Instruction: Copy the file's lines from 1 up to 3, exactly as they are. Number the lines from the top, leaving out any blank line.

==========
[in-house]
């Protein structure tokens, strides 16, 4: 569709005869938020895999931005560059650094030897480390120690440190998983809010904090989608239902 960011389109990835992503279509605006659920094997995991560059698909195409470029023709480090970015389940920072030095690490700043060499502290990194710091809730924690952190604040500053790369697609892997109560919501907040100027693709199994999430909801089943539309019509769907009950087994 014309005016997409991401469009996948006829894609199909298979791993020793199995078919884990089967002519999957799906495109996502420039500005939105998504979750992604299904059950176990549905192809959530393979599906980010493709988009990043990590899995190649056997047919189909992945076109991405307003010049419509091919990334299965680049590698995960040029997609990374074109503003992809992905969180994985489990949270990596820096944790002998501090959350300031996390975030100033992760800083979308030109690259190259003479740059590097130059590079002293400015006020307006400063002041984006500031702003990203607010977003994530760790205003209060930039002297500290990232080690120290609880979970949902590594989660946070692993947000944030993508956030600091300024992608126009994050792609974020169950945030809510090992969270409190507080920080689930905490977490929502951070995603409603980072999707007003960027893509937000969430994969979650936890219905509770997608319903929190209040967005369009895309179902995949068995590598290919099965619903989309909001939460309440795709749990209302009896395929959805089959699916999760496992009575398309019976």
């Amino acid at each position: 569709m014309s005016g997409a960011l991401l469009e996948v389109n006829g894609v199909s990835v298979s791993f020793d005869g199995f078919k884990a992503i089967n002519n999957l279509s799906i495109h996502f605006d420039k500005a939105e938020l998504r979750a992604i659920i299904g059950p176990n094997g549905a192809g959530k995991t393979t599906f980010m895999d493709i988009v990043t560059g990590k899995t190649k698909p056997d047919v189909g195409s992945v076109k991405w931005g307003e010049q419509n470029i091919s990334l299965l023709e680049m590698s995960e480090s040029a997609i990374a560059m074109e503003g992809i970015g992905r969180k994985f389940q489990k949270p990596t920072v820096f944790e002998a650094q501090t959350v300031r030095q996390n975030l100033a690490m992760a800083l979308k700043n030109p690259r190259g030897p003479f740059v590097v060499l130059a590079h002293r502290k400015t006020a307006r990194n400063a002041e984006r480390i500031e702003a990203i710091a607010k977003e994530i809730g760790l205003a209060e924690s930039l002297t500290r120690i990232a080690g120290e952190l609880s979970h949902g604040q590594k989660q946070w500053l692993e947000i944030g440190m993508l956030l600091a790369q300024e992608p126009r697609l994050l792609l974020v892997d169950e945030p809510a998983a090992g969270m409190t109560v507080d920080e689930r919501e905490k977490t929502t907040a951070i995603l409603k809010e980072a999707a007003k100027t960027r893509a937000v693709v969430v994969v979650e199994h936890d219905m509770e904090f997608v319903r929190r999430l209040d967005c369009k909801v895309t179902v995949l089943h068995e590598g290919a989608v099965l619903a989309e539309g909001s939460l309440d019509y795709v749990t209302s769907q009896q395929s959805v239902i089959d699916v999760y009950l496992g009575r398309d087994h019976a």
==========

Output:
[in-house]
């Protein structure tokens, strides 16, 4: 569709005869938020895999931005560059650094030897480390120690440190998983809010904090989608239902 960011389109990835992503279509605006659920094997995991560059698909195409470029023709480090970015389940920072030095690490700043060499502290990194710091809730924690952190604040500053790369697609892997109560919501907040100027693709199994999430909801089943539309019509769907009950087994 014309005016997409991401469009996948006829894609199909298979791993020793199995078919884990089967002519999957799906495109996502420039500005939105998504979750992604299904059950176990549905192809959530393979599906980010493709988009990043990590899995190649056997047919189909992945076109991405307003010049419509091919990334299965680049590698995960040029997609990374074109503003992809992905969180994985489990949270990596820096944790002998501090959350300031996390975030100033992760800083979308030109690259190259003479740059590097130059590079002293400015006020307006400063002041984006500031702003990203607010977003994530760790205003209060930039002297500290990232080690120290609880979970949902590594989660946070692993947000944030993508956030600091300024992608126009994050792609974020169950945030809510090992969270409190507080920080689930905490977490929502951070995603409603980072999707007003960027893509937000969430994969979650936890219905509770997608319903929190209040967005369009895309179902995949068995590598290919099965619903989309909001939460309440795709749990209302009896395929959805089959699916999760496992009575398309019976």
């Amino acid at each position: 569709m014309s005016g997409a960011l991401l469009e996948v389109n006829g894609v199909s990835v298979s791993f020793d005869g199995f078919k884990a992503i089967n002519n999957l279509s799906i495109h996502f605006d420039k500005a939105e938020l998504r979750a992604i659920i299904g059950p176990n094997g549905a192809g959530k995991t393979t599906f980010m895999d493709i988009v990043t560059g990590k899995t190649k698909p056997d047919v189909g195409s992945v076109k991405w931005g307003e010049q419509n470029i091919s990334l299965l023709e680049m590698s995960e480090s040029a997609i990374a560059m074109e503003g992809i970015g992905r969180k994985f389940q489990k949270p990596t920072v820096f944790e002998a650094q501090t959350v300031r030095q996390n975030l100033a690490m992760a800083l979308k700043n030109p690259r190259g030897p003479f740059v590097v060499l130059a590079h002293r502290k400015t006020a307006r990194n400063a002041e984006r480390i500031e702003a990203i710091a607010k977003e994530i809730g760790l205003a209060e924690s930039l002297t500290r120690i990232a080690g120290e952190l609880s979970h949902g604040q590594k989660q946070w500053l692993e947000i944030g440190m993508l956030l600091a790369q300024e992608p126009r697609l994050l792609l974020v892997d169950e945030p809510a998983a090992g969270m409190t109560v507080d920080e689930r919501e905490k977490t929502t907040a951070i995603l409603k809010e980072a999707a007003k100027t960027r893509a937000v693709v969430v994969v979650e199994h936890d219905m509770e904090f997608v319903r929190r999430l209040d967005c369009k909801v895309t179902v995949l089943h068995e590598g290919a989608v099965l619903a989309e539309g909001s939460l309440d019509y795709v749990t209302s769907q009896q395929s959805v239902i089959d699916v999760y009950l496992g009575r398309d087994h019976a």